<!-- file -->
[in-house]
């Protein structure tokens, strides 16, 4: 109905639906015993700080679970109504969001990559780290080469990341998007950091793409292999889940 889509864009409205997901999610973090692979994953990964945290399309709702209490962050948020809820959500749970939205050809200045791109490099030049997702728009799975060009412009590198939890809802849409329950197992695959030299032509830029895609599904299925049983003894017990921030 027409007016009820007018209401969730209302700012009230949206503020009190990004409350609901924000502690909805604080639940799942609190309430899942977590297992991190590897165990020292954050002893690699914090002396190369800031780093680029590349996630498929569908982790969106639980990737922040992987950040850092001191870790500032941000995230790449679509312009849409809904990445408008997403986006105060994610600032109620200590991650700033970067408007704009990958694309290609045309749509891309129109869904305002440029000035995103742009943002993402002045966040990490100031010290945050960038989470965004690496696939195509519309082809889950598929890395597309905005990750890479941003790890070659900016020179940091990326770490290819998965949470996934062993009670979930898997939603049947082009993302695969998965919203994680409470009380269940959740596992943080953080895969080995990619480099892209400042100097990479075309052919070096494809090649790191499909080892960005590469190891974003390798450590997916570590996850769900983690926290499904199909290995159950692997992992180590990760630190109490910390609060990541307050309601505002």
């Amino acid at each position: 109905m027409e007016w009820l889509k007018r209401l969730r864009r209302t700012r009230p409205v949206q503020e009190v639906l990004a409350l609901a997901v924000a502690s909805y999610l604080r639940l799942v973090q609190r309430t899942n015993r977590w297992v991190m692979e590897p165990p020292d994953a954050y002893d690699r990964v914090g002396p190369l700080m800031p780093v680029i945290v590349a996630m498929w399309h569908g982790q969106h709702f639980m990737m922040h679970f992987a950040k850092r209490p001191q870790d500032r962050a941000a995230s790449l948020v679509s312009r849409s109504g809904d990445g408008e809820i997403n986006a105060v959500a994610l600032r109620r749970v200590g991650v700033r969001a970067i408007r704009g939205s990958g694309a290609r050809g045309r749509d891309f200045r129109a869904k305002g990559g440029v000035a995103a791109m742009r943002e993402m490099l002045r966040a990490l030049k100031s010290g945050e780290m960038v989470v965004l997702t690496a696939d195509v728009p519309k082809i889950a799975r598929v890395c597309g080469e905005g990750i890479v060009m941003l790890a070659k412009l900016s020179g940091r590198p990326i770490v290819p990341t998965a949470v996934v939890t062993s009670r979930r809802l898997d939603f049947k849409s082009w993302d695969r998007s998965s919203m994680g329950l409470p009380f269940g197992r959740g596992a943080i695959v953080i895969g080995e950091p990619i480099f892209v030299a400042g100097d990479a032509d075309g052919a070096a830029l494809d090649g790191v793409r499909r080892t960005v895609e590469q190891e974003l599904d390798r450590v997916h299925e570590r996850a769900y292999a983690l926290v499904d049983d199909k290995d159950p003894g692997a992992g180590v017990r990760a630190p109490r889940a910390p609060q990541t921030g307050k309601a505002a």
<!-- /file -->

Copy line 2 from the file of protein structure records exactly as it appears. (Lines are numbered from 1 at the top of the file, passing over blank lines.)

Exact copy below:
């Protein structure tokens, strides 16, 4: 109905639906015993700080679970109504969001990559780290080469990341998007950091793409292999889940 889509864009409205997901999610973090692979994953990964945290399309709702209490962050948020809820959500749970939205050809200045791109490099030049997702728009799975060009412009590198939890809802849409329950197992695959030299032509830029895609599904299925049983003894017990921030 027409007016009820007018209401969730209302700012009230949206503020009190990004409350609901924000502690909805604080639940799942609190309430899942977590297992991190590897165990020292954050002893690699914090002396190369800031780093680029590349996630498929569908982790969106639980990737922040992987950040850092001191870790500032941000995230790449679509312009849409809904990445408008997403986006105060994610600032109620200590991650700033970067408007704009990958694309290609045309749509891309129109869904305002440029000035995103742009943002993402002045966040990490100031010290945050960038989470965004690496696939195509519309082809889950598929890395597309905005990750890479941003790890070659900016020179940091990326770490290819998965949470996934062993009670979930898997939603049947082009993302695969998965919203994680409470009380269940959740596992943080953080895969080995990619480099892209400042100097990479075309052919070096494809090649790191499909080892960005590469190891974003390798450590997916570590996850769900983690926290499904199909290995159950692997992992180590990760630190109490910390609060990541307050309601505002």